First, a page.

Last month, Renee Z., a Baltimore-based working mother of three children, was defrauded of nearly $3,000 in the Supplemental Nutrition Assistance Program (SNAP) benefits her solitary-income family depends on for survival. After receiving little assistance from the Baltimore County Police Department and the state’s Department of Human Services (DHS), she claimed she was forced to conduct her own investigation in a new report published by the Baltimore Banner. What she found—that according to video surveillance, a man and woman had stolen over $2,000 worth of benefits from her account—should’ve resulted in some form of justice. However, Renee may never even be refunded.
According to the Banner, Renee is one of a growing number of victims of SNAP fraud. Data from the U.S. Department of Agriculture indicates that more than 800,000 Maryland residents are recipients of SNAP, the financial assistance program that enables low-income and working-class individuals and families to purchase food via Electronic Benefit Transfer (EBT) cards. Katherine Morris, the state’s DHS spokesperson, said there’s evidence of “a nationwide EBT card cloning scheme.” Between January 2022 and early May 2022, 240 reports of alleged fraud for about $163,000 of SNAP and Temporary Cash Assistance (TCA) benefits were received by the Maryland DHS.
It’s noted that state lawmakers have scheduled a hearing for decreases in SNAP enrollment and fraud, and yet, Morris claimed victims like Renee aren’t likely to see a refund for the stolen money as, “federal regulations prohibit states from replacing SNAP benefits using federal funds.” The only viable action for victims—even Renee who was told by numerous DHS employees that she was thieved of the most money among all reported cases in the state—is to file a theft report with both the DHS and local police, which may never be resolved.
Sadly, law enforcement has proven entirely ineffective in Renee’s case. After she first discovered the money was missing from her account, she made a habit of regularly calling anyone she thought might be able to provide assistance: the State Office of the Inspector General, the U.S. Department of Agriculture, local politicians, and perhaps the most obvious, area law enforcement. However, she soon got the notion via multiple phone calls that no one was particularly concerned about her case. “I feel like they kind of look down on you sometimes,” Renee said. “Because it’s only food stamps.”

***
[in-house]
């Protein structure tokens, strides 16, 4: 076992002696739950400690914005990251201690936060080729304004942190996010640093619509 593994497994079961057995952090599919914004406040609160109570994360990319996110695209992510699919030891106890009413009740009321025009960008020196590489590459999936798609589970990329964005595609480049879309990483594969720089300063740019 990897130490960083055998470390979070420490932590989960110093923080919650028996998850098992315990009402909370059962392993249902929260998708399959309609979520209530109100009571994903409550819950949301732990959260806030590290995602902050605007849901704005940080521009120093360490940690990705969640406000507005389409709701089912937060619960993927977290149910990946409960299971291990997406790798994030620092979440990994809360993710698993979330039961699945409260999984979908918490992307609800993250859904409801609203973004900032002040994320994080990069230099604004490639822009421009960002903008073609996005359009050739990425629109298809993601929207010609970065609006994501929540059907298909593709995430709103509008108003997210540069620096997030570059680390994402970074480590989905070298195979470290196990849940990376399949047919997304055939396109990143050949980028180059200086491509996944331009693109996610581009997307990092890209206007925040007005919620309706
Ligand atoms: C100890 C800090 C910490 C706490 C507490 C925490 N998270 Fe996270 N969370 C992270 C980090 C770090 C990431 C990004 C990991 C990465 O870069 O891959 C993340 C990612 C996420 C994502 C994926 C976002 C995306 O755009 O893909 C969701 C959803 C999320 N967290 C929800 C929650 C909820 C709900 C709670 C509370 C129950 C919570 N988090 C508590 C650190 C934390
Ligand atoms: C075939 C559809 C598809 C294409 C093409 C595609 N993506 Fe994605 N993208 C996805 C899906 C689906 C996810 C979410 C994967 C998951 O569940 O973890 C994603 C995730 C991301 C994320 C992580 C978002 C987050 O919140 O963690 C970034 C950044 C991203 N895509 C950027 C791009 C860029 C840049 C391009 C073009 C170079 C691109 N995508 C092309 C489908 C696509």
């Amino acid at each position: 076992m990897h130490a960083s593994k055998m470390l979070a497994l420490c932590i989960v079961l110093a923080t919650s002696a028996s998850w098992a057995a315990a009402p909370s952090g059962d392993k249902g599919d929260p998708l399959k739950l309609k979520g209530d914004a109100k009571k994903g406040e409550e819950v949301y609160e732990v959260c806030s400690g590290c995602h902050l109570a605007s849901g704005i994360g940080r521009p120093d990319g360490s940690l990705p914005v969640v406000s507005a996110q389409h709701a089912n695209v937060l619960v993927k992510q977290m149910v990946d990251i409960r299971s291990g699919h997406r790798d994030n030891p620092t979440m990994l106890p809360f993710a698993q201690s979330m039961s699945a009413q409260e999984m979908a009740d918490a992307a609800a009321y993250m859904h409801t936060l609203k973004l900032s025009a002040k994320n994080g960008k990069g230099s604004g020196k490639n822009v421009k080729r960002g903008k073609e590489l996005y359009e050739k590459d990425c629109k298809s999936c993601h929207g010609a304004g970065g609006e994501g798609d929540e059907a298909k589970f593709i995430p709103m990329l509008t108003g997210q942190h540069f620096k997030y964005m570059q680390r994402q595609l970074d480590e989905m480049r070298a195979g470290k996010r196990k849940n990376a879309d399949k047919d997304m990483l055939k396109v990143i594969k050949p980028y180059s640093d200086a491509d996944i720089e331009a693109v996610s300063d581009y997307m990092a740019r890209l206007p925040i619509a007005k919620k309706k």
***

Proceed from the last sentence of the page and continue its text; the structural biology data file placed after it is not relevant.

Timothy Valis, now a Baltimore County Police Officer, was assigned to investigate Renee’s claims while training in the police academy. Valis reportedly did not become a sworn officer until August 25, 2022, weeks after he was first given the case. In fact, it was Renee who said she first made the suggestion that they contact the stores of the large purchases listed on her SNAP account portal to inquire whether they could hand over surveillance footage. Such stores claimed they couldn’t show Renee the tapes, only the police. And because each one was located over 50 miles from her home and spanned a number of jurisdictions, local departments only redirected her back to her native Baltimore County Police.
When it became clear the latter wasn’t going to secure the footage, Renee took it upon herself to beg store employees for any evidence of large purchases made recently. After multiple pleas, one employee reportedly showed her photographs of a couple purchasing almost $1,200 worth of Similac baby formula over two transactions that matched the exact date and amount of Renee’s theft. Notably, the transaction occurred amidst a nationwide shortage on formula. The employee also had a photograph of the car they departed in. Immediately, Renee handed them over to the Baltimore Police, to no avail. Weeks passed without a word, despite her requests for an update.
Even still, despite such stress that Renee developed health ailments she couldn’t afford treatment for and her children starting school, she continued to investigate. Ultimately, other employees at a grocery store and a CVS miles away agreed to show Renee footage that implicated the same woman from the previous photographs. At the CVS, the woman was again purchasing the same baby formula—this time, $200 worth. An employee theorized the thieves had been “skimming,” a device on ATMs that can collect a person’s card information, including SNAP cards which, according to an expert, are more susceptible to fraud.
All of her findings—clear photographs and video footage—which were submitted to the DHS and Baltimore Police, have yet to result in any justice. She hasn’t been reimbursed, as her theft claim was dismissed by the DHS (she’s since appealed their decision). There have been no answers or information from law enforcement regarding the status of her case, nor any correspondence apart from a test exchange since September 4. And she wasn’t able to give two of her children birthdays this year due—in part due to being preoccupied with the case, but moreso because she didn’t have the money to celebrate.
“I’m tired of this,” Renee told the Banner, noting that while she was angry with the people who’ve defrauded her, she’s more enraged by the agencies who purport to be worthy of trust. “I don’t feel that I should have had to do as much as I did,” she said. “I feel like they are failing not just me, but a lot of people.”